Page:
A recent federal decision in Virginia has confirmed that policyholders may pursue first party bad faith claims against insurance companies.1
A hotel reported a loss after its HVAC roof units were stolen, resulting in property damage and loss of business income. The insurance company investigated the claim and issued five reservation of rights letters citing various exclusions to bar coverage. It also filed a declaratory action seeking a determination of no coverage. The hotel counterclaimed for breach of contract and breach of the duty of good faith and fair dealing. The court found that the 4th Circuit and Eastern District of Virginia recognize an “implied duty of good faith and fair dealing governing first party relationships in Virginia.”
The owner of the hotel believed that an employee may be responsible for theft of certain items. There was an exclusion in the policy for losses due to criminal acts by employees. When interviewed, the employee admitted to stealing items, including HVAC components. He subsequently pled guilty to grand larceny. Due to the lack of air conditioning, the hotel suffered mold and a roach infestation. It claimed millions of dollars in damage.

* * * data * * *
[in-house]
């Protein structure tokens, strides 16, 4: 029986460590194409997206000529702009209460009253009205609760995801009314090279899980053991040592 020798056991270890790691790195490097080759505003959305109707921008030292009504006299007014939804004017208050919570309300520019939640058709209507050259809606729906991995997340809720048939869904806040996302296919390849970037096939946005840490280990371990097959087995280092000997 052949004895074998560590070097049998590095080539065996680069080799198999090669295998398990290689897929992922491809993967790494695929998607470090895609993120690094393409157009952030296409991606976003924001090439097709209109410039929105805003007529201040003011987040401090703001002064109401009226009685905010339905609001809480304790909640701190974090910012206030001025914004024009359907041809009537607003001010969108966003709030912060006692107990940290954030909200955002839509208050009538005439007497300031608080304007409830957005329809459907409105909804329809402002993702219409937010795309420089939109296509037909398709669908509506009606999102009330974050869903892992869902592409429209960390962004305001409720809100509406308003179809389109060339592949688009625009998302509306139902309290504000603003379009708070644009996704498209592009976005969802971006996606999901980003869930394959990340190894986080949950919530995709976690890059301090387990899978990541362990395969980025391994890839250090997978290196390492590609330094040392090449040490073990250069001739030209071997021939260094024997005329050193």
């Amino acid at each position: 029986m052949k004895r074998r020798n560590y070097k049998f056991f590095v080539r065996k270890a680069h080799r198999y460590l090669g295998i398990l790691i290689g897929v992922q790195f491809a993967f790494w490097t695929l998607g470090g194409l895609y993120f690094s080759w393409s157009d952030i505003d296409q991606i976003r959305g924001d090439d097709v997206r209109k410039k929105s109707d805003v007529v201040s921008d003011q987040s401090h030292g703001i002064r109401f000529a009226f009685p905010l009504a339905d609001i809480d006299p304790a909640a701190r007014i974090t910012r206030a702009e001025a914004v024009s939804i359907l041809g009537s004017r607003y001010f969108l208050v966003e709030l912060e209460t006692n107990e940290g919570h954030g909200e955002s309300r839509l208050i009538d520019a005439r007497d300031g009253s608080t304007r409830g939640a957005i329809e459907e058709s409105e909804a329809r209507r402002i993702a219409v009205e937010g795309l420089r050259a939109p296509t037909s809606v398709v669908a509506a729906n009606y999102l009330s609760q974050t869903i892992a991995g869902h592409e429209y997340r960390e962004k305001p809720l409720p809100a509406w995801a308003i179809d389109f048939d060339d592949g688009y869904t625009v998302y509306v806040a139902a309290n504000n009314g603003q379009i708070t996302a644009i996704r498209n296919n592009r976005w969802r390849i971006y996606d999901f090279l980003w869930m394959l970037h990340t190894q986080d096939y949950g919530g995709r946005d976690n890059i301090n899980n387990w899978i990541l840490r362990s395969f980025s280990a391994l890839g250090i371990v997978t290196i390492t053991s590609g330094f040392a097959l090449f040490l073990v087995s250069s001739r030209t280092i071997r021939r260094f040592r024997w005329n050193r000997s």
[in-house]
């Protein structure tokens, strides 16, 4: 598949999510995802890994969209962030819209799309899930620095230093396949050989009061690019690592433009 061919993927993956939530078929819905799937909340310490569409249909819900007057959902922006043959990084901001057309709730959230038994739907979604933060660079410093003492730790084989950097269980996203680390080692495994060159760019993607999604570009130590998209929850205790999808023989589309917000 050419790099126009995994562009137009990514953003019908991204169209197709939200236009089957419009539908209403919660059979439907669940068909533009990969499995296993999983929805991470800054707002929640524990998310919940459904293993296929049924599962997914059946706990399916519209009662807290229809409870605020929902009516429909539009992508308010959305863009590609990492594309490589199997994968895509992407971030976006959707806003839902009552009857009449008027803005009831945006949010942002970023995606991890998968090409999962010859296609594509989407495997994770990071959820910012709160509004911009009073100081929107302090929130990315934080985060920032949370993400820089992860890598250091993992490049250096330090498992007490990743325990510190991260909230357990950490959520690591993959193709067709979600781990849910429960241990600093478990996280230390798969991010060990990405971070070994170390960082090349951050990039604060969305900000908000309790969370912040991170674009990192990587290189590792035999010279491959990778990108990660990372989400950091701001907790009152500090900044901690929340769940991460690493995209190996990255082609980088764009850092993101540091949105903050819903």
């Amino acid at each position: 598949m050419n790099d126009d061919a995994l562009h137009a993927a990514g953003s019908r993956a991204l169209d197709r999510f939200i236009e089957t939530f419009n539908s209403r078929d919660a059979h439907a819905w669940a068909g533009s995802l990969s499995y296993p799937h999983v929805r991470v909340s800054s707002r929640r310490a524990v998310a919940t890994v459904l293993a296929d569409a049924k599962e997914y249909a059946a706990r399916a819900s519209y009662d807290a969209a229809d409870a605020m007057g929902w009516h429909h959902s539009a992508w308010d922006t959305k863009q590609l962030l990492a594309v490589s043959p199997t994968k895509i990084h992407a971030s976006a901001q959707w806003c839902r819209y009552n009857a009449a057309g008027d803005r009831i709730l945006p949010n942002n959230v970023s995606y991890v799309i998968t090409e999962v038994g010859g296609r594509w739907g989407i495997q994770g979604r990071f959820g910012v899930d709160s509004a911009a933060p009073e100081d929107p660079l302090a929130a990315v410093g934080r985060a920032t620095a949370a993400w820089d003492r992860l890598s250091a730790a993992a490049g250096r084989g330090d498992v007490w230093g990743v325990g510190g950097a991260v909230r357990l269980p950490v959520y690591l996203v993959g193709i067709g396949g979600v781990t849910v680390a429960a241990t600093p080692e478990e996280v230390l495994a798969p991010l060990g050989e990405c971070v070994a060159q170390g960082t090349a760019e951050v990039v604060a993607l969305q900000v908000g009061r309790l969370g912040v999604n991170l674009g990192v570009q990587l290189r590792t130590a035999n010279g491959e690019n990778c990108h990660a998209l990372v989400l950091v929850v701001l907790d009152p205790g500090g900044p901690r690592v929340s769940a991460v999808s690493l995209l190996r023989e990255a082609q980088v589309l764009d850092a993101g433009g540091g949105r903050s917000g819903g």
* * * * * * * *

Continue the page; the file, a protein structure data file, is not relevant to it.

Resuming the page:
An issue was whether the insurance company is liable for breach of contract without formally denying the claim. The court found that the claim had been pending for over seven months, that the insurance company had sent five reservation of rights letters and had filed a declaratory action citing six exclusions, thus an effective or constructive denial existed.
In a prior case,2 the court held that an implied duty of good faith and fair dealing must yield to express terms of a contract. This does not mean that the duty does not exist under Virginia law. Absent an express denial of coverage, an insured may still bring a cause of action for breach of the implied duty of good faith and fair dealing.
This area of the law was previously uncertain in Virginia. This case confirms that, at least in Federal court, policyholders may pursue first party bad faith claims against insurance companies. This is a victory for insureds because it encourages fair and timely adjustment and payment of claims and provides a proven remedy if the insurance company fails to perform.
1 Great American Insurance Company v. GRM Management, LLC and SN Holdings, LLC, 2014 WL 6673902 (E.D.Va. Nov. 24, 2014).
2 Ward’s Equipment, Inc. v. New Holland North America, Inc., 493 S.E.2d 516 (Va. 1997).